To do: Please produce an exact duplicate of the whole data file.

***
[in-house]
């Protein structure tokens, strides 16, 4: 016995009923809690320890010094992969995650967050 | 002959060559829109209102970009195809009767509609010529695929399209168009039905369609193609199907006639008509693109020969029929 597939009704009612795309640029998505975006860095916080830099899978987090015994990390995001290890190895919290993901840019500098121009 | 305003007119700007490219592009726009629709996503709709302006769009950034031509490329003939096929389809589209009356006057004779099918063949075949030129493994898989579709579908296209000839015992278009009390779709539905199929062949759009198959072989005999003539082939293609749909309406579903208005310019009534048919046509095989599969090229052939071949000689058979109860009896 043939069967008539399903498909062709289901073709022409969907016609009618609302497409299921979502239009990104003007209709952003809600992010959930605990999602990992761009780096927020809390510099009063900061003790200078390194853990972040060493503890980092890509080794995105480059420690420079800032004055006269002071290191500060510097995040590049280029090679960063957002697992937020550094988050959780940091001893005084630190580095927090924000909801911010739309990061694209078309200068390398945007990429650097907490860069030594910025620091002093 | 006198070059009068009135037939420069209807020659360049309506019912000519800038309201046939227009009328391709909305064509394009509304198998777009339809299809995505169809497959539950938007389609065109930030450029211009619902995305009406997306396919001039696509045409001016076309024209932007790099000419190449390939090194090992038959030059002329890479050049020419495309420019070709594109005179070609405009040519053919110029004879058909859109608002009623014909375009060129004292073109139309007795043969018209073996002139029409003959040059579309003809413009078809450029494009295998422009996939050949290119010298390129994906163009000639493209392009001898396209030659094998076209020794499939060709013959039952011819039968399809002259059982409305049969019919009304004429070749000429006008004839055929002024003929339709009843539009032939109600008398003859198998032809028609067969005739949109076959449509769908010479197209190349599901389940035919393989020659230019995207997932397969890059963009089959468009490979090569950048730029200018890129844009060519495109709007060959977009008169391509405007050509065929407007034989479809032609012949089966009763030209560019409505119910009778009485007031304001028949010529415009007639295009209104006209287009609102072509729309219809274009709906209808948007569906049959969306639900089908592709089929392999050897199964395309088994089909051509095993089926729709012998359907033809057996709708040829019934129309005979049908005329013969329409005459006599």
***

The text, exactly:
[in-house]
């Protein structure tokens, strides 16, 4: 016995009923809690320890010094992969995650967050 | 002959060559829109209102970009195809009767509609010529695929399209168009039905369609193609199907006639008509693109020969029929 597939009704009612795309640029998505975006860095916080830099899978987090015994990390995001290890190895919290993901840019500098121009 | 305003007119700007490219592009726009629709996503709709302006769009950034031509490329003939096929389809589209009356006057004779099918063949075949030129493994898989579709579908296209000839015992278009009390779709539905199929062949759009198959072989005999003539082939293609749909309406579903208005310019009534048919046509095989599969090229052939071949000689058979109860009896 043939069967008539399903498909062709289901073709022409969907016609009618609302497409299921979502239009990104003007209709952003809600992010959930605990999602990992761009780096927020809390510099009063900061003790200078390194853990972040060493503890980092890509080794995105480059420690420079800032004055006269002071290191500060510097995040590049280029090679960063957002697992937020550094988050959780940091001893005084630190580095927090924000909801911010739309990061694209078309200068390398945007990429650097907490860069030594910025620091002093 | 006198070059009068009135037939420069209807020659360049309506019912000519800038309201046939227009009328391709909305064509394009509304198998777009339809299809995505169809497959539950938007389609065109930030450029211009619902995305009406997306396919001039696509045409001016076309024209932007790099000419190449390939090194090992038959030059002329890479050049020419495309420019070709594109005179070609405009040519053919110029004879058909859109608002009623014909375009060129004292073109139309007795043969018209073996002139029409003959040059579309003809413009078809450029494009295998422009996939050949290119010298390129994906163009000639493209392009001898396209030659094998076209020794499939060709013959039952011819039968399809002259059982409305049969019919009304004429070749000429006008004839055929002024003929339709009843539009032939109600008398003859198998032809028609067969005739949109076959449509769908010479197209190349599901389940035919393989020659230019995207997932397969890059963009089959468009490979090569950048730029200018890129844009060519495109709007060959977009008169391509405007050509065929407007034989479809032609012949089966009763030209560019409505119910009778009485007031304001028949010529415009007639295009209104006209287009609102072509729309219809274009709906209808948007569906049959969306639900089908592709089929392999050897199964395309088994089909051509095993089926729709012998359907033809057996709708040829019934129309005979049908005329013969329409005459006599």